Co-opetition in Service Clusters with Waiting-Area Entertainment

35 Pages Posted: 11 Oct 2016 Last revised: 11 Mar 2018

Xuchuan Yuan

Singapore University of Social Sciences

Tinglong Dai

Johns Hopkins University - Carey Business School

Lucy Gongtao Chen

NUS Business School, National University of Singapore

Srinagesh Gavirneni

Cornell University - Samuel Curtis Johnson Graduate School of Management

Date Written: February 5, 2018

Abstract

Problem definition: Unoccupied waiting feels longer than it actually is. Service providers operationalize this psychological principle by offering entertainment options in waiting areas. A service cluster with a shared waiting space provides firms with an opportunity to cooperate in the investment for providing entertainment options while competing on other service dimensions.

Academic/Practical Relevance: Despite the widespread usage of waiting-area entertainment in the service industry, research remains lacking toward a systematic understanding at the service design level. Additionally, there is a paucity of analytical models linking the intra-firm dynamics in customer-interface design and inter-firm strategic interactions, particularly in the little-explored clustering setting.

Methodology: Using a queueing theoretic approach, we develop a parsimonious model of co-opetition in a service cluster with shared entertainment options for waiting customers (e.g., a boardwalk).

Results: By comparing the case of co-opetition with two benchmarks (monopoly, and duopoly competition), we demonstrate that a service provider which would otherwise be a local monopolist can achieve higher profitability by joining a service cluster and engaging in co-opetition. Achieving such benefits, however, requires a cost-allocation scheme properly addressing an efficiency-fairness tradeoff. In designing the cost- allocation scheme, the pursuit of fairness may backfire and lead to even lower profitability than under pure competition.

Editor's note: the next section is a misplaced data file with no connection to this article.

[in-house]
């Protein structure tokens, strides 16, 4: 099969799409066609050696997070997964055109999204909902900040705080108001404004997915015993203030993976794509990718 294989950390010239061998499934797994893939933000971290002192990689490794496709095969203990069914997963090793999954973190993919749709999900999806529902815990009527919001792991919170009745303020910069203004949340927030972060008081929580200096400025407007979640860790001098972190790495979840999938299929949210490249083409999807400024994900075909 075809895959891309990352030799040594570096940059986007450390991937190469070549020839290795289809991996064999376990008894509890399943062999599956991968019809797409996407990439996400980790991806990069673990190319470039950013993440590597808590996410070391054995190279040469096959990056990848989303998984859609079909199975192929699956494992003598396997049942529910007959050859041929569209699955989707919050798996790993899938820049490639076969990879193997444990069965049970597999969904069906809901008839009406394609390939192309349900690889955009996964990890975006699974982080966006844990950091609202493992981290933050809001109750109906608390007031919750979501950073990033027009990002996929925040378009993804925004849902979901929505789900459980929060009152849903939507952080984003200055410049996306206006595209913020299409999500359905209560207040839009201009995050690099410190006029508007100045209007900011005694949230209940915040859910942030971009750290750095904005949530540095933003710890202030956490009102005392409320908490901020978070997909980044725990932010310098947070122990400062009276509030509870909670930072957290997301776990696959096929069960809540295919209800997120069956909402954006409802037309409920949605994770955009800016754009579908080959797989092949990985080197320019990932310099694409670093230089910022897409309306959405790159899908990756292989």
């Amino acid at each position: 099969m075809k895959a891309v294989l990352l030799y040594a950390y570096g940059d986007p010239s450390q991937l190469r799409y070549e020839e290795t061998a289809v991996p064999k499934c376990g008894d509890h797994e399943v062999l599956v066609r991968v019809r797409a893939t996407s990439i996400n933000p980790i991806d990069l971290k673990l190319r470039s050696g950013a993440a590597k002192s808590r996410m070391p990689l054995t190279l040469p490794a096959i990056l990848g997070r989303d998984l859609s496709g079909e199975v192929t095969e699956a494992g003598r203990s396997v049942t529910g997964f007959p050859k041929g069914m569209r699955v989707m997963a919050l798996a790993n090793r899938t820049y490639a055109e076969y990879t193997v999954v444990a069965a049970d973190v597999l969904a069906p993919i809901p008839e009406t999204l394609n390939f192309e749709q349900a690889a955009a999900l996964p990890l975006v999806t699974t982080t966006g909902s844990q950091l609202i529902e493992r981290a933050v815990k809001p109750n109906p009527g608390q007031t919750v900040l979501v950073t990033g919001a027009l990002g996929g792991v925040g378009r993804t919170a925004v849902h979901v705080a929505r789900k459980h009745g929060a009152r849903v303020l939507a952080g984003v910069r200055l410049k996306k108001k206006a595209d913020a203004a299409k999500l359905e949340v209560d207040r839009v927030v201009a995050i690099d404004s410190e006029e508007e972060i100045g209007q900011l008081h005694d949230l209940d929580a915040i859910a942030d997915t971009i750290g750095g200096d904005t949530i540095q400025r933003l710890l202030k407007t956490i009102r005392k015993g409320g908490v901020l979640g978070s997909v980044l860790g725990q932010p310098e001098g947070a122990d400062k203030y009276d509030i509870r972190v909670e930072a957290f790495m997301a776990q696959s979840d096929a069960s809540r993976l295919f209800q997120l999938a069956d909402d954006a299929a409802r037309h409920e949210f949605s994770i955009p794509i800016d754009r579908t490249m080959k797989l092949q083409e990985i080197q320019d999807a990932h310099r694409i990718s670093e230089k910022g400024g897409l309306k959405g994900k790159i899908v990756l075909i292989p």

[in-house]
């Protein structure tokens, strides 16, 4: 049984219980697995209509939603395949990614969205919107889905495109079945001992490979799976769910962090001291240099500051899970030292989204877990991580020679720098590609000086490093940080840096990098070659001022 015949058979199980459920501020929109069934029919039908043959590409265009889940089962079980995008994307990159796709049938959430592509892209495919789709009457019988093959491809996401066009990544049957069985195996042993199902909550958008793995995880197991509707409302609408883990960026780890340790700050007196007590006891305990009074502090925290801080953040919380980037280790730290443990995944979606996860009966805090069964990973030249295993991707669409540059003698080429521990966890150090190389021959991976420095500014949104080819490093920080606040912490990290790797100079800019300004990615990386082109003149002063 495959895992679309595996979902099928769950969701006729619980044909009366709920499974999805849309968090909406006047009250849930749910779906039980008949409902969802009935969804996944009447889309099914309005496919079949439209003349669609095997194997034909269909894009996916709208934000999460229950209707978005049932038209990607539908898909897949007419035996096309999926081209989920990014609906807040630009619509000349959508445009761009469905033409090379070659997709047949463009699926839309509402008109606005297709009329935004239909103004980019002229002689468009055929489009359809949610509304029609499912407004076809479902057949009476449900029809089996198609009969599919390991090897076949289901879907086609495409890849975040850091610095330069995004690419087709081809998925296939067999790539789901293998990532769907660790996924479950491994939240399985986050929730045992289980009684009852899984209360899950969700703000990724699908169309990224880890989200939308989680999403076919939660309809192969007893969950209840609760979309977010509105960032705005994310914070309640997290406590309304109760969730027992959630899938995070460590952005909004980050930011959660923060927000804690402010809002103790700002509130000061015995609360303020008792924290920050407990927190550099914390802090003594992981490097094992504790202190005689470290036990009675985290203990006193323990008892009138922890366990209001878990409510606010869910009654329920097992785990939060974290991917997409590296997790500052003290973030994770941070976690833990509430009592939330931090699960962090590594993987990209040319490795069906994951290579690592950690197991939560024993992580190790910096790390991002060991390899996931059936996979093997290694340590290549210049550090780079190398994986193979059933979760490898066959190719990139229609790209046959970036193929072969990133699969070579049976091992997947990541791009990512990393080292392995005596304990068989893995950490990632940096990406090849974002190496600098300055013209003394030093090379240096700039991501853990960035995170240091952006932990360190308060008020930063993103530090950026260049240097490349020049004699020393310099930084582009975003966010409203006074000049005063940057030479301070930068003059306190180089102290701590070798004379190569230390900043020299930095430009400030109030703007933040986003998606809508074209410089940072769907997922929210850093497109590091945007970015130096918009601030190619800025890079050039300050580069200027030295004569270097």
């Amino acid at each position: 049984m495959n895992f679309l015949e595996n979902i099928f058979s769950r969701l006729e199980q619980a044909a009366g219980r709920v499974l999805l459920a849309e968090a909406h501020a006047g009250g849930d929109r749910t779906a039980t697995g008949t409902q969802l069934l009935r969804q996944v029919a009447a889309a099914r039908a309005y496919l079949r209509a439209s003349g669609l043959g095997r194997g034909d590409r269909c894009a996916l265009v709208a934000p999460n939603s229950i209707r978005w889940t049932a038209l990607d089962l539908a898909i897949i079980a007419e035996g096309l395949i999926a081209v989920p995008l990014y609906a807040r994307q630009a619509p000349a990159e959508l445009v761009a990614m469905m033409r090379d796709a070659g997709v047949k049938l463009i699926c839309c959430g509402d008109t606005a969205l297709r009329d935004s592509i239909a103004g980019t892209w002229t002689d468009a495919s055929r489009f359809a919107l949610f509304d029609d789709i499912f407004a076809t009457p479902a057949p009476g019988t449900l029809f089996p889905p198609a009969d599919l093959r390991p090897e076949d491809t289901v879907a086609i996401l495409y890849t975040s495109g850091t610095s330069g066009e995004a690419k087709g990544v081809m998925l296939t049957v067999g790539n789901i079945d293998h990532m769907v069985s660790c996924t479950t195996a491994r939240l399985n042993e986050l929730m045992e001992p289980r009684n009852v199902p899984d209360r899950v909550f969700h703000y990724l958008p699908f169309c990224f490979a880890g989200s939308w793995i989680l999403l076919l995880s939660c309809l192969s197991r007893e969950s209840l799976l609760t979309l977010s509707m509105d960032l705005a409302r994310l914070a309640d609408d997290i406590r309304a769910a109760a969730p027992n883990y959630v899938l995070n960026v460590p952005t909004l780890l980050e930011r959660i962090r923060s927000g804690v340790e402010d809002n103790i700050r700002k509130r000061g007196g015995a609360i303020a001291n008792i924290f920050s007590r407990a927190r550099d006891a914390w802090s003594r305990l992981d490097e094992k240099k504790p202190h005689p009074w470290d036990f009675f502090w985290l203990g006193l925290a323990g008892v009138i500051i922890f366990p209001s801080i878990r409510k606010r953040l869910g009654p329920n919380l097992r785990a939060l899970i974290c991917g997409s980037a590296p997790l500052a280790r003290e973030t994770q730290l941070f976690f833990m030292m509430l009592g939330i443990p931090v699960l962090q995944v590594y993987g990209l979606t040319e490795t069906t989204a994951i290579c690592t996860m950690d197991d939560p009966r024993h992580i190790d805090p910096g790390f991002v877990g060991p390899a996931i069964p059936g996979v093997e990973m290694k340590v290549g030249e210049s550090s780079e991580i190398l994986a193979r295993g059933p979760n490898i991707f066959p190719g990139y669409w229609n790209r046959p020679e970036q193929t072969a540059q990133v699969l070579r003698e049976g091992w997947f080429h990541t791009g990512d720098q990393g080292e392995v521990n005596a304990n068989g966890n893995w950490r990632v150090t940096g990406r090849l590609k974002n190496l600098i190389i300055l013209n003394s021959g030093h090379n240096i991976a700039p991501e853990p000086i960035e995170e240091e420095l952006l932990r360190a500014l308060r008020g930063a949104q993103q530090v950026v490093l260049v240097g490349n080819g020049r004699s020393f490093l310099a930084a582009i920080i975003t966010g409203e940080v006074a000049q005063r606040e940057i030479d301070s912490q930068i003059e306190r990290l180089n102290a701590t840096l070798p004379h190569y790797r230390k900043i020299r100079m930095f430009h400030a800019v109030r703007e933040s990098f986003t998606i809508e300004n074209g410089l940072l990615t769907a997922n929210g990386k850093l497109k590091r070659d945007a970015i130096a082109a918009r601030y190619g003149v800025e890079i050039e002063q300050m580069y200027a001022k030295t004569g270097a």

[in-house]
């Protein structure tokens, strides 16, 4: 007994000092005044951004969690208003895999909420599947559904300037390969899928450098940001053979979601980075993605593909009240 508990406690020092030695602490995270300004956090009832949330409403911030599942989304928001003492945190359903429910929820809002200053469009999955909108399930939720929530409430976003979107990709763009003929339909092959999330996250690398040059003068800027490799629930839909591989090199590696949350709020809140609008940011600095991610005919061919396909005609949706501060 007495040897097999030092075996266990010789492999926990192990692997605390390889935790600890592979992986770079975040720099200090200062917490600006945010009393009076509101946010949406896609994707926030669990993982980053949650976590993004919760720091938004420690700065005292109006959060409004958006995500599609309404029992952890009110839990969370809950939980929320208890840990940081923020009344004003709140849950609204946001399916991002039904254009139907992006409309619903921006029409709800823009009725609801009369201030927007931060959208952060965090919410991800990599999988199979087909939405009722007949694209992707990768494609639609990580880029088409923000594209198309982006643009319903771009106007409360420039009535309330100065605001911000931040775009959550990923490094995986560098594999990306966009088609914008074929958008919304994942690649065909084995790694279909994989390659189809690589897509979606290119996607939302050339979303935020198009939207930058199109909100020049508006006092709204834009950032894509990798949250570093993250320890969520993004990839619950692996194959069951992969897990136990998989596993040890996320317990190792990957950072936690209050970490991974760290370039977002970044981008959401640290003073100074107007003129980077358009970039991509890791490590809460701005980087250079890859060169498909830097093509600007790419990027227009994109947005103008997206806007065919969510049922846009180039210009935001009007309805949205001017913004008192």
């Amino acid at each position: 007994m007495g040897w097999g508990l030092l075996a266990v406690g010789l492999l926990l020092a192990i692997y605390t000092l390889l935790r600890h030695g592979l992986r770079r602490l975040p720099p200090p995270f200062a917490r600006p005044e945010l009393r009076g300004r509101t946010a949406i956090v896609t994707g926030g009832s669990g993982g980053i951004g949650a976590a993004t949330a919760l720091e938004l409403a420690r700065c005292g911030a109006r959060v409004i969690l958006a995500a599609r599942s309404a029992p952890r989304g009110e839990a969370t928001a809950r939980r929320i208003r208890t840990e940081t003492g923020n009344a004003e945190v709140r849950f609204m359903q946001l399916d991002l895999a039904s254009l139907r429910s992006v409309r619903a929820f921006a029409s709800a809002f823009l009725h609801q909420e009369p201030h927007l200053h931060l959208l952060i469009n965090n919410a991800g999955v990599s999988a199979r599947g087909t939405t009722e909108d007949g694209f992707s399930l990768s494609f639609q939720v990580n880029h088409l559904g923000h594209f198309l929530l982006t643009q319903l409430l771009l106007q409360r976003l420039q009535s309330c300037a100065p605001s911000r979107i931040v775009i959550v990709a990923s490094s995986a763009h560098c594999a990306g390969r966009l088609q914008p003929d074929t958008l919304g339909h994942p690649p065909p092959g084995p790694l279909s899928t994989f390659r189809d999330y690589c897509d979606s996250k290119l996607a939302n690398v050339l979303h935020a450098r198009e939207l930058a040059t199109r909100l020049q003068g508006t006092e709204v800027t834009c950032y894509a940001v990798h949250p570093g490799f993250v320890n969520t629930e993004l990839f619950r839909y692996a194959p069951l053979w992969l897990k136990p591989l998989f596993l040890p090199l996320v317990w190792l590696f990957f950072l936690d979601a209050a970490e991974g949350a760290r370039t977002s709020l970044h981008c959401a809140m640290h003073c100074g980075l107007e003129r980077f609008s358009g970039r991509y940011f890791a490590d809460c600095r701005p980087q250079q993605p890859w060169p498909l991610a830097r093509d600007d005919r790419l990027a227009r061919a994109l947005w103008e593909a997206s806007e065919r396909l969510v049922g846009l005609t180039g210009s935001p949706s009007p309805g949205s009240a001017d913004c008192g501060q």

Managerial Implications: We show that as much as co-opetition facilitates resource sharing in a service cluster, it heightens price competition. Furthermore, as the intensity of price competition increases, surprisingly, service providers may opt to charge higher service fees, albeit while providing a higher entertainment level.

Keywords: service co-opetition, waiting-area entertainment, marketing/operations interfaces, service cluster, customer-interface design

JEL Classification: L24, L80, D74

Suggested Citation

Yuan, Xuchuan and Dai, Tinglong and Chen, Lucy Gongtao and Gavirneni, Srinagesh, Co-opetition in Service Clusters with Waiting-Area Entertainment (February 5, 2018). Johns Hopkins Carey Business School Research Paper No. 17-07. Available at SSRN: https://ssrn.com/abstract=2849885 or http://dx.doi.org/10.2139/ssrn.2849885

Xuchuan Yuan

Singapore University of Social Sciences ( email )

461 Clementi Road
599491
Singapore

Tinglong Dai (Contact Author)

Johns Hopkins University - Carey Business School ( email )

100 International Drive
Baltimore, MD 21202
United States

Lucy Gongtao Chen

NUS Business School, National University of Singapore ( email )

15 Kent Ridge Drive
Singapore, 119245
Singapore
6565163013 (Phone)

Srinagesh Gavirneni

Cornell University - Samuel Curtis Johnson Graduate School of Management ( email )

Ithaca, NY 14853
United States

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